The Central Intelligence Agency celebrated Valentine’s Day in a rather strange manner: by writing about a few of the amorous agents that have gone down in history as masters of manipulation.
It turns out that while not all agents swing around like James Bond, wooing foreign female adversaries, it’s pretty common for an agent to use their good looks to their advantage. The name for these agents? Honey traps. A term which you might remember from that bizarre scene in “The Interview.”
Throughout history, there have been a number of successful “honey trap” spies. And in a news article posted on Valentine’s Day, the CIA recalled a few of the most famous. The first, Dutch dancer Mata Hari, was actually a spy for the Germans during World War I. She managed to seduce a number of French politicians and was eventually executed after the war ended. Even more bizarrely, after her death, her skull was given to the Museum of Anatomy in Paris but has since been stolen and probably sold off on the black market.
In East Germany, the “Romeo spies” lived up to their name. The skilled agents seduced West German women who they believed had information. But there was one rule — the Romeos could not marry their targets. The Romeos would even convince the women they were seducing to obtain information for them. A number of the Romeos were highly successful. The first agent (codenamed “Felix”) was sent to East Germany and managed to strike up an affair with a secretary at the chancellery before his identity was compromised. He dated the secretary for several years before the East Germans pulled him from the nation. The secretary never learned his true identity.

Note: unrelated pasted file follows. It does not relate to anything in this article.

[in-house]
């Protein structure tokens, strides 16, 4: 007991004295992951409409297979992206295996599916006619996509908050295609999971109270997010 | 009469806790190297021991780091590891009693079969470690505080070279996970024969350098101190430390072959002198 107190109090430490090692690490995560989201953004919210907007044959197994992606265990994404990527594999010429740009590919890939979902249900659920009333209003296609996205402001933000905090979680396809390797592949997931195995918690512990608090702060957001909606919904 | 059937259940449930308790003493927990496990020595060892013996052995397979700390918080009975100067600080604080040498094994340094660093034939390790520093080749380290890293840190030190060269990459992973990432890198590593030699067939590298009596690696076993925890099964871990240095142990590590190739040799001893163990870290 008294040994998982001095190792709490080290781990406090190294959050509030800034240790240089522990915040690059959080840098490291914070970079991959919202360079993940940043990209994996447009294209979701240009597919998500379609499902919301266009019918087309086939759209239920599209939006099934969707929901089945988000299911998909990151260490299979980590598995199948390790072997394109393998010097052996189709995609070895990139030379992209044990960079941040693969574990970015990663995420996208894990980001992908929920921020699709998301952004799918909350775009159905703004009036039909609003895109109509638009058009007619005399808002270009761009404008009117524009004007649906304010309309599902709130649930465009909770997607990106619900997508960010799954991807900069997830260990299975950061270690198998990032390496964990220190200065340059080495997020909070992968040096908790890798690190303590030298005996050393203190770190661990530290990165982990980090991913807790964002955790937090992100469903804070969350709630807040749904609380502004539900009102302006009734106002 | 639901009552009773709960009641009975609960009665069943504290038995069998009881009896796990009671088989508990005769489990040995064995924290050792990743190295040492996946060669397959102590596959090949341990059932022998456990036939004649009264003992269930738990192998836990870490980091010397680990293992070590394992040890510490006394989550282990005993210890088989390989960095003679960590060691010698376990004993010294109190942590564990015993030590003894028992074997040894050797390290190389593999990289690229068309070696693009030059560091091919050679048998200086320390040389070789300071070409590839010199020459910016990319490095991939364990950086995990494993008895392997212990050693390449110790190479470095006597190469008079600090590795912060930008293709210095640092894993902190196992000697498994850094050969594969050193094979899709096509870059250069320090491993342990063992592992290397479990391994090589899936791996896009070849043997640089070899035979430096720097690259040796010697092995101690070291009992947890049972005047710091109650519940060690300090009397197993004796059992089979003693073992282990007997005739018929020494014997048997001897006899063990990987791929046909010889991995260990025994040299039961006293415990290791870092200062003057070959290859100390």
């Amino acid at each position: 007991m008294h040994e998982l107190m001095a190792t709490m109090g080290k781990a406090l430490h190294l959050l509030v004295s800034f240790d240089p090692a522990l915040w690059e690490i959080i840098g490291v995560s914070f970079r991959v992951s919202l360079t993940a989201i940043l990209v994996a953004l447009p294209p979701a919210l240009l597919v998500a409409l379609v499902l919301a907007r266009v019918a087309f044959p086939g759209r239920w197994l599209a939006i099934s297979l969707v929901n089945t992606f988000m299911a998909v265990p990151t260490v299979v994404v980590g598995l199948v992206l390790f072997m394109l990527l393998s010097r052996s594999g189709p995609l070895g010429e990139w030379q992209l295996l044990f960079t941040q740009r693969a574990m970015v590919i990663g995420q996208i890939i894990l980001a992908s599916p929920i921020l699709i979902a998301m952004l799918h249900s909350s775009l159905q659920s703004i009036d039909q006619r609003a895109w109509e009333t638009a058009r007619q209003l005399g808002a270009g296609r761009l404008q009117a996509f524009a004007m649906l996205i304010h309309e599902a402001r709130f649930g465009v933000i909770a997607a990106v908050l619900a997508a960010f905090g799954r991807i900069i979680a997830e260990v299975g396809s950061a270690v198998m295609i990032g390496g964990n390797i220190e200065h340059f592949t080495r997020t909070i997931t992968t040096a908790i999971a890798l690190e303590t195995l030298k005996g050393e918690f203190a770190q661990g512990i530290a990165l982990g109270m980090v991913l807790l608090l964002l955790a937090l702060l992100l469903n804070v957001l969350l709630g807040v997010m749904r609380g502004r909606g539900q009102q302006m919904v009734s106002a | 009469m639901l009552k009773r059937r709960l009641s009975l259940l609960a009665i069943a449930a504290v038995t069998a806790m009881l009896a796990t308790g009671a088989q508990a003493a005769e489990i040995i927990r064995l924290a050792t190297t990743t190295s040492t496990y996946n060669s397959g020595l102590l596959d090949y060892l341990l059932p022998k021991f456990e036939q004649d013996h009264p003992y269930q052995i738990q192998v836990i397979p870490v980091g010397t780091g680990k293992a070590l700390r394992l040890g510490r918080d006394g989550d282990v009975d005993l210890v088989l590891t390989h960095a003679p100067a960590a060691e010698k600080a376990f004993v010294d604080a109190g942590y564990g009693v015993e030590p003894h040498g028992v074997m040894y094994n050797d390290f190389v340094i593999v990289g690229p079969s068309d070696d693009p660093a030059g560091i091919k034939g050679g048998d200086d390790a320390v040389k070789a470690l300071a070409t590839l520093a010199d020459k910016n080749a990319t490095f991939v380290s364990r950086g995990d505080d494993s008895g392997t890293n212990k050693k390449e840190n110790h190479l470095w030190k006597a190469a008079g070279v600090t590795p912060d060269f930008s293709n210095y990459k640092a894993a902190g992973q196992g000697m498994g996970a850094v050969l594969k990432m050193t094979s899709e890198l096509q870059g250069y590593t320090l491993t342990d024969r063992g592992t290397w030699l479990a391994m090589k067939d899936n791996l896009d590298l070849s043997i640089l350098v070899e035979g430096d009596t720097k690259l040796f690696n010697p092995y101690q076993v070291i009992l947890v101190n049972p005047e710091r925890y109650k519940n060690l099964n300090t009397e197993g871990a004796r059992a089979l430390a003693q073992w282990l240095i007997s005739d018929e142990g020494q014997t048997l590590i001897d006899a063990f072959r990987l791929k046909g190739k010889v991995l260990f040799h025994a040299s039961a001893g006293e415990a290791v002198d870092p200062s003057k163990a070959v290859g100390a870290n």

One Romeo managed to seduce the top woman in West Germany’s foreign intelligence agency. He even told her his true identity and she fell even deeper in love. Eventually, she became so titillated by the excitement of espionage that she continued working for the East Germans.